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Forget News Ltd - even their ABC says Labor & Shorten are liars with form

Courtesy their ABC.

Labor's claim is misleading — again.

Under the Coalition, public school funding has grown each year and is projected to continue that way over the forward estimates.

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The claim

Four weeks into the 2019 federal election campaign and it's been hard to miss Labor's dire assessments of Coalition spending on health and education.

Hammering its message of cuts, Labor claims funding for public schools was axed under the Liberal-National Government — an accusation it has pushed through a campaign website.

"As treasurer, Scott Morrison cut public school funding by $14 billion," it said.

That charge has been repeated by Deputy Opposition Leader Tanya Plibersek, Labor's education spokesperson, who on May 7 claimed the election was a choice between Labor's investment in public schools "or the LNP's $14 billion of cuts."

So, has the Coalition cut $14 billion from public schools?

RMIT ABC Fact Check investigates.

The verdict

Labor's claim is misleading — again.

Under the Coalition, public school funding has grown each year and is projected to continue that way over the forward estimates.

The sum cited by Labor refers to the difference between what the two major parties plan to spend over the decade to 2027, with funding growth projected to be smaller under Coalition.

But as Fact Check has argued before — both in 2014, when Labor claimed $30 billion was being cut from all school sectors, and in 2017, when that figure became $22 billion — smaller increases are not the same as decreases.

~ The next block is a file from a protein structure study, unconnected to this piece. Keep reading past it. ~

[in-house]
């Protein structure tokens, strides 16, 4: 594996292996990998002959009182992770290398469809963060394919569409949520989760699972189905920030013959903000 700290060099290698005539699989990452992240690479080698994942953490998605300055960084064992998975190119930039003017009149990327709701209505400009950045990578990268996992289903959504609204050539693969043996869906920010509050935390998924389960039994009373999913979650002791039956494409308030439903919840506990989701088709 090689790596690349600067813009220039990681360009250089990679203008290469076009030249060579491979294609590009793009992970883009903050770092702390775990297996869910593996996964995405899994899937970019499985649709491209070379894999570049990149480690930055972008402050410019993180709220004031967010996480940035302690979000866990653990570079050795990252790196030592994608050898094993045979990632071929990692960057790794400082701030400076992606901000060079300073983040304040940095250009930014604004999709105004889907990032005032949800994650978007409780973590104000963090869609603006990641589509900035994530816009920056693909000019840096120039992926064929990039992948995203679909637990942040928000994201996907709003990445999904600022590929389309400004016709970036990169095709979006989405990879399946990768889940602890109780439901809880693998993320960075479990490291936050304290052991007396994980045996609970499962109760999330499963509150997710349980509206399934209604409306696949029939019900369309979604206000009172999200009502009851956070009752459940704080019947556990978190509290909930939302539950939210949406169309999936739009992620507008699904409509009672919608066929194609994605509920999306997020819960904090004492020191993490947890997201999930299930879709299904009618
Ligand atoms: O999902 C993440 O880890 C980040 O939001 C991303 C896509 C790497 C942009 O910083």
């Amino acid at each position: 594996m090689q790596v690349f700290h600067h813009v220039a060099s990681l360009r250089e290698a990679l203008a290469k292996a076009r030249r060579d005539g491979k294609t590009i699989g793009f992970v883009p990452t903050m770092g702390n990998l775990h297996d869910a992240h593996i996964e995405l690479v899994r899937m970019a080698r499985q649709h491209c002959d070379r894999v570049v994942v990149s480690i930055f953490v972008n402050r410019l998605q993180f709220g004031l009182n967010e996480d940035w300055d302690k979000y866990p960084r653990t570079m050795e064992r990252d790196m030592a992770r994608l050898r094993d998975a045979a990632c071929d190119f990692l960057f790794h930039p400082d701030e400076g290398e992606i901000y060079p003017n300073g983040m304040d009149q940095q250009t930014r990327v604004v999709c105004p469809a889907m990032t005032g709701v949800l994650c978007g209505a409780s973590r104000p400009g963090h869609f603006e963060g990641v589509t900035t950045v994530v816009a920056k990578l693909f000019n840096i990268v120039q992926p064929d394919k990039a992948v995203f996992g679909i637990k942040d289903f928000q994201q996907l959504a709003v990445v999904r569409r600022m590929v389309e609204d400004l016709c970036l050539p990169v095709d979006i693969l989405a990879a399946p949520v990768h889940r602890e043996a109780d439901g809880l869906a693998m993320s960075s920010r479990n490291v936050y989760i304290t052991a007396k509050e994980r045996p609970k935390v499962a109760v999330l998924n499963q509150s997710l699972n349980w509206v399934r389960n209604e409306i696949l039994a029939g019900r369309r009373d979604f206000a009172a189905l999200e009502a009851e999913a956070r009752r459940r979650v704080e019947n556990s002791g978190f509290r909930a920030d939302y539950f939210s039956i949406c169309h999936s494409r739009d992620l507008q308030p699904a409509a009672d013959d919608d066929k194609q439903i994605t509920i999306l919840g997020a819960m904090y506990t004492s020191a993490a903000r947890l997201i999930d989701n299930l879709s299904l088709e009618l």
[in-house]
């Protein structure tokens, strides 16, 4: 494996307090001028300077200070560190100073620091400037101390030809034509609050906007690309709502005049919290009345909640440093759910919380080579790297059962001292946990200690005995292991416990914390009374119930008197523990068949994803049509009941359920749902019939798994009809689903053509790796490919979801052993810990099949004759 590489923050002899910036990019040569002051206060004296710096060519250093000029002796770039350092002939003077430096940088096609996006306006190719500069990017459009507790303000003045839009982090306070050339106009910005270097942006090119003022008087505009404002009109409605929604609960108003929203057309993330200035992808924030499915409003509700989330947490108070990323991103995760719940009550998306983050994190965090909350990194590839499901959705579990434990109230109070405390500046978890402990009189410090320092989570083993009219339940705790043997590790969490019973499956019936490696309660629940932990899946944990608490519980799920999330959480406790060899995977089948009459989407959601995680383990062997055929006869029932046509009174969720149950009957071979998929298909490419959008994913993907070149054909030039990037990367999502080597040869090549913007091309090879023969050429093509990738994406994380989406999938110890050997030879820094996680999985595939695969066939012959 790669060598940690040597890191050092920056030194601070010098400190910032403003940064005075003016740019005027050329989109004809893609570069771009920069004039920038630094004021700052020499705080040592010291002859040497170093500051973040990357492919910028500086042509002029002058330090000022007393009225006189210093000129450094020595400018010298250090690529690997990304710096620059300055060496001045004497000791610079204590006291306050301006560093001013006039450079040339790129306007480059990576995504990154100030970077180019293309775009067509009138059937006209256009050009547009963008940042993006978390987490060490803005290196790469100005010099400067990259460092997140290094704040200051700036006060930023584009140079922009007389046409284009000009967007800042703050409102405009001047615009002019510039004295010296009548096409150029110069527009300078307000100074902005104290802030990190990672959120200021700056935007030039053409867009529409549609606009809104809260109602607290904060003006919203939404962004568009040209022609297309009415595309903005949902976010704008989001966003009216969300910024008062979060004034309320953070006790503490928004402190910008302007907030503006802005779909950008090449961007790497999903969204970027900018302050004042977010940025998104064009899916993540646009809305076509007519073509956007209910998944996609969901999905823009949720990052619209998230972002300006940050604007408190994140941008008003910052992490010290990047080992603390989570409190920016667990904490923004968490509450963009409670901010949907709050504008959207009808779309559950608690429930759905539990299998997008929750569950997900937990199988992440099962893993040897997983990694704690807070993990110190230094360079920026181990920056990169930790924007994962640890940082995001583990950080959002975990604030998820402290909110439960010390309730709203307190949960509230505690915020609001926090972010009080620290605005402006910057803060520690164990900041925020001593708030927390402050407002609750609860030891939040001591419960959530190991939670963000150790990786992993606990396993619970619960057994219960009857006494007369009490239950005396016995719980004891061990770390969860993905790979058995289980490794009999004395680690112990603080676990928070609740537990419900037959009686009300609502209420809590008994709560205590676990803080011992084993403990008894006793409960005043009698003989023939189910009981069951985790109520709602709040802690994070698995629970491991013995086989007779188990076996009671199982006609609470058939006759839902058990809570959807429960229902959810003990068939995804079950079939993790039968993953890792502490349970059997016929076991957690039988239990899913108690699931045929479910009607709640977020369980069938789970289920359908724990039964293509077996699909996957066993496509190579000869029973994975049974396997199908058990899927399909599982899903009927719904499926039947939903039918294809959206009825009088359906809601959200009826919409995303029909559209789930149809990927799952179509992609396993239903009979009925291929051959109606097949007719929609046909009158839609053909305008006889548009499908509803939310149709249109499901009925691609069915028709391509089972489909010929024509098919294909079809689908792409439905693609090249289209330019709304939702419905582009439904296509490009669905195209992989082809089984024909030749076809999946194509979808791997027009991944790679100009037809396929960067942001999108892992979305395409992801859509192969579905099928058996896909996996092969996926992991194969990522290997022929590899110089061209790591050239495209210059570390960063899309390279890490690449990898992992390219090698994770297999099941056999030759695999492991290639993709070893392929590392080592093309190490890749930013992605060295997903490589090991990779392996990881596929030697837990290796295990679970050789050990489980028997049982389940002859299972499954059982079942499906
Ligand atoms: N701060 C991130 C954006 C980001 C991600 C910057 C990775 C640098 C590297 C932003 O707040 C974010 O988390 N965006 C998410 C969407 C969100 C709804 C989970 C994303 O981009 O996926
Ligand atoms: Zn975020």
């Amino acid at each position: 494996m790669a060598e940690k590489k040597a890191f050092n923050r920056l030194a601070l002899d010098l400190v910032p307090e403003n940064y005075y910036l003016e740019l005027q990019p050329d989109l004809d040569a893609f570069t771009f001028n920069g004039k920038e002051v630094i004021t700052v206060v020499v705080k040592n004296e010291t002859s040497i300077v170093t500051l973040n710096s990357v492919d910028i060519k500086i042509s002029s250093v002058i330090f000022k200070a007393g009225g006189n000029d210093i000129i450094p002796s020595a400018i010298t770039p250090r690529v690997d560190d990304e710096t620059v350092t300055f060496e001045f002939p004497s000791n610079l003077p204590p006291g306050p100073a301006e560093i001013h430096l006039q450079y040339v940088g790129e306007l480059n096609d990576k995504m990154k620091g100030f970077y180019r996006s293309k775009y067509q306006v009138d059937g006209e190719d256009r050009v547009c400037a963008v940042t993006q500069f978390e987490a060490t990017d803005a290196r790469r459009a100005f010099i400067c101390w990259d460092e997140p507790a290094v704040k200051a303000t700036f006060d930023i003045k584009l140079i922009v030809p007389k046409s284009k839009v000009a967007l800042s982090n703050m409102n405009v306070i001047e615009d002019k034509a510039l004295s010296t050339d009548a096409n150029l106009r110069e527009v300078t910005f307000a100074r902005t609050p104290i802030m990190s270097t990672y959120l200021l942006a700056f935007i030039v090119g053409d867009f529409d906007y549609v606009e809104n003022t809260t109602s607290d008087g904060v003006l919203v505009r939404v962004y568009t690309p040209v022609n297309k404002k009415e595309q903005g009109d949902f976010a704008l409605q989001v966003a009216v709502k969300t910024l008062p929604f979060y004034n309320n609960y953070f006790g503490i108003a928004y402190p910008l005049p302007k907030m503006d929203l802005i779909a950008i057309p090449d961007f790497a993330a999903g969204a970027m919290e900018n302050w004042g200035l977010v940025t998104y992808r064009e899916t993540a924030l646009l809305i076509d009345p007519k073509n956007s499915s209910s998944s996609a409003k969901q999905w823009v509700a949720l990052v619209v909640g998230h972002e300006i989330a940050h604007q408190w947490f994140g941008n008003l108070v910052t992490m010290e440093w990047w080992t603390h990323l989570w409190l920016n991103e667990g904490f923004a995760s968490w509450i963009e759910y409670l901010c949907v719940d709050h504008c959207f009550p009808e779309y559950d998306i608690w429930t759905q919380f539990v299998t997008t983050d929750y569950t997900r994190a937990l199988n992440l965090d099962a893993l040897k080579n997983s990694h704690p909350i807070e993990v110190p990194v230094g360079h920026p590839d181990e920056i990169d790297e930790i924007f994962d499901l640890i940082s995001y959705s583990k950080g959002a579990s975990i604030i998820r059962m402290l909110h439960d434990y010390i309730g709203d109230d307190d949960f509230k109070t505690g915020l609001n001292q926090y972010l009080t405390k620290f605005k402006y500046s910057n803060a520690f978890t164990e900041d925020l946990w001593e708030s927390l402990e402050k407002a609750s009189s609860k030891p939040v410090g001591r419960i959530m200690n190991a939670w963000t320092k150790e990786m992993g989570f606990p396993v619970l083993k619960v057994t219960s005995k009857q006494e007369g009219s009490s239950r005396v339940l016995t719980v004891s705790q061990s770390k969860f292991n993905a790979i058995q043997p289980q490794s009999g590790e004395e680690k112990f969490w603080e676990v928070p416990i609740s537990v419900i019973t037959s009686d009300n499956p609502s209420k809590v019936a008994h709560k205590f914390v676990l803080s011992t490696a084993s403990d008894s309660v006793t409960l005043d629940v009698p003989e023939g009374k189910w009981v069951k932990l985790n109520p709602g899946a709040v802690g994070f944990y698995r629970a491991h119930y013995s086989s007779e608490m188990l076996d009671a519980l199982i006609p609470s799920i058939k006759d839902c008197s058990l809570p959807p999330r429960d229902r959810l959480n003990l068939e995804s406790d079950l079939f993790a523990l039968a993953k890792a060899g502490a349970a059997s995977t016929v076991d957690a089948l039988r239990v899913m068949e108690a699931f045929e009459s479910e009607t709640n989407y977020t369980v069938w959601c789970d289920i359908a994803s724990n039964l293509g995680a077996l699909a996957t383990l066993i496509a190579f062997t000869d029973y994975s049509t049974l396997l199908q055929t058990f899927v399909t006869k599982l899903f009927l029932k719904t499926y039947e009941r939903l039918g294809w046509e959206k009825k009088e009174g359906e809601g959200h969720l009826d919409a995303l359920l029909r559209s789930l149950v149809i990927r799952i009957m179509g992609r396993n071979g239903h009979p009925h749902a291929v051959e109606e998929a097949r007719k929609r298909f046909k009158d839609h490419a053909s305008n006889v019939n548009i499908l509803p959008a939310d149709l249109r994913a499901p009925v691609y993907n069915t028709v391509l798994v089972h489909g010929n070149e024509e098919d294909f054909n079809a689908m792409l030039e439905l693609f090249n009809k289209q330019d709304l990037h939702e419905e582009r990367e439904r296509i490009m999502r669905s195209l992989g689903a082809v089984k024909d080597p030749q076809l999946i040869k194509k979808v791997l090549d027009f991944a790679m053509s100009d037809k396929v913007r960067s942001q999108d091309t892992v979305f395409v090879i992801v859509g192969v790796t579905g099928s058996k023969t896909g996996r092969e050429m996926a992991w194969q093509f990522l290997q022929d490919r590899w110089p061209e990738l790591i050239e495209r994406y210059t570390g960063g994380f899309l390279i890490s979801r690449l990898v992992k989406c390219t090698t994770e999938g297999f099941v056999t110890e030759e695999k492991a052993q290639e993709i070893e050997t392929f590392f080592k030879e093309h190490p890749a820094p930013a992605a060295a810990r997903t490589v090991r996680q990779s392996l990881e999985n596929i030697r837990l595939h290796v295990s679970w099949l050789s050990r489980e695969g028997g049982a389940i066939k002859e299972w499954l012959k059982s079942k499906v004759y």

In these cases where long-term funding projections are involved, the numbers are unreliable because they do not account for changes to the political or economic landscape.

Justifying Labor's $14 billion claim, Ms Plibersek accused the Government of breaking its promises to match Labor's commitments.

However, the incoming Abbott government only promised to match the portion of Labor's schools funding set out in the budget papers, for the four years from 2014 to 2017.

And when the Coalition came to office in 2013, not all states and territories had signed agreements with Labor.

The source of the claim

Asked for the source of the claim, Ms Plibersek's office directed Fact Check to an education union website that provides a timeline of what it calls cuts to public schools.

The timeline starts with a 2014 budget proposal by then prime minister Tony Abbott to reduce funding growth to all school sectors by $30 billion between 2018 and 2025.

That sum was revised in 2017 when Mr Morrison was treasurer in the Turnbull government — first to $22 billion and then, after negotiations with the Senate, to $17 billion over the ten years to 2027.

Costings by the Parliamentary Budget Office, released by Labor in 2018, suggested 85 per cent of the total, or roughly $14 billion, would come from public schools.

In September 2018, the Government signed off on an extra $3.2 billion for non-government schools, to be delivered in the decade to 2029.

Dr Peter Goss, school education program director with the Grattan Institute, told Fact Check the union's numbers broadly checked out, but said that "whether it's a cut or not is a separate question".

This claim has form

Labor's $14 billion figure has its genesis in past claims of school cuts worth $30 billion and $22 billion — both of which Fact Check has already assessed.

In 2014, the $30 billion cut to public and private schools was found to rely on rubbery figures. That's because the claim referred to future spending that was still projected to increase.

Fact Check wrote at the time:

"If nothing else changes in policy or economic terms over the next 10 years, the Government will end up spending $30 billion less on schools over 10 years than Labor says it would have spent. However, in reality there is just too much uncertainty for this long-term estimate to be used as a reliable measure for cuts or savings."

The $22 billion in cuts to public and private schools, claimed by Ms Plibersek in 2017, was also found to be misleading.